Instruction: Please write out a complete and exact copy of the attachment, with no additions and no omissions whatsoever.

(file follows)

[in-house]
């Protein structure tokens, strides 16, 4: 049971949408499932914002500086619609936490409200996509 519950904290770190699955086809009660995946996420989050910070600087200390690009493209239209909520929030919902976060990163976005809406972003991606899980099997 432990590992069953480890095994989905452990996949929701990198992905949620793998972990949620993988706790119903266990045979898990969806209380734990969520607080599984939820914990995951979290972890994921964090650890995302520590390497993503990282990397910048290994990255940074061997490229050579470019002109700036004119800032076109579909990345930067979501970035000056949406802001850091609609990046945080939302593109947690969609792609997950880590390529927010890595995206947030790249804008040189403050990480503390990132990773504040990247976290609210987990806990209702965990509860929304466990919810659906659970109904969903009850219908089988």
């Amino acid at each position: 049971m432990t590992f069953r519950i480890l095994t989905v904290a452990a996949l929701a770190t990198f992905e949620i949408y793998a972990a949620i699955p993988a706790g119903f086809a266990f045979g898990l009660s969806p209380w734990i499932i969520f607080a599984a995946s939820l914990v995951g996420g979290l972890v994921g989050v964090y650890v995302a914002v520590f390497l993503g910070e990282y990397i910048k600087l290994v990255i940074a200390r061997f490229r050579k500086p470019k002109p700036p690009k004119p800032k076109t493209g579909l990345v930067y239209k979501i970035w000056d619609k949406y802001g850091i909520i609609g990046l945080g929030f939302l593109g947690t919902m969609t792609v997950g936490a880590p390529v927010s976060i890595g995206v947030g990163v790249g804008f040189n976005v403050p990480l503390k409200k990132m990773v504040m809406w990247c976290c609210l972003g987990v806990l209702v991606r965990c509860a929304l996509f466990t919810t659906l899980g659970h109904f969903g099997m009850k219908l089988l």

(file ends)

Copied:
[in-house]
């Protein structure tokens, strides 16, 4: 049971949408499932914002500086619609936490409200996509 519950904290770190699955086809009660995946996420989050910070600087200390690009493209239209909520929030919902976060990163976005809406972003991606899980099997 432990590992069953480890095994989905452990996949929701990198992905949620793998972990949620993988706790119903266990045979898990969806209380734990969520607080599984939820914990995951979290972890994921964090650890995302520590390497993503990282990397910048290994990255940074061997490229050579470019002109700036004119800032076109579909990345930067979501970035000056949406802001850091609609990046945080939302593109947690969609792609997950880590390529927010890595995206947030790249804008040189403050990480503390990132990773504040990247976290609210987990806990209702965990509860929304466990919810659906659970109904969903009850219908089988």
């Amino acid at each position: 049971m432990t590992f069953r519950i480890l095994t989905v904290a452990a996949l929701a770190t990198f992905e949620i949408y793998a972990a949620i699955p993988a706790g119903f086809a266990f045979g898990l009660s969806p209380w734990i499932i969520f607080a599984a995946s939820l914990v995951g996420g979290l972890v994921g989050v964090y650890v995302a914002v520590f390497l993503g910070e990282y990397i910048k600087l290994v990255i940074a200390r061997f490229r050579k500086p470019k002109p700036p690009k004119p800032k076109t493209g579909l990345v930067y239209k979501i970035w000056d619609k949406y802001g850091i909520i609609g990046l945080g929030f939302l593109g947690t919902m969609t792609v997950g936490a880590p390529v927010s976060i890595g995206v947030g990163v790249g804008f040189n976005v403050p990480l503390k409200k990132m990773v504040m809406w990247c976290c609210l972003g987990v806990l209702v991606r965990c509860a929304l996509f466990t919810t659906l899980g659970h109904f969903g099997m009850k219908l089988l």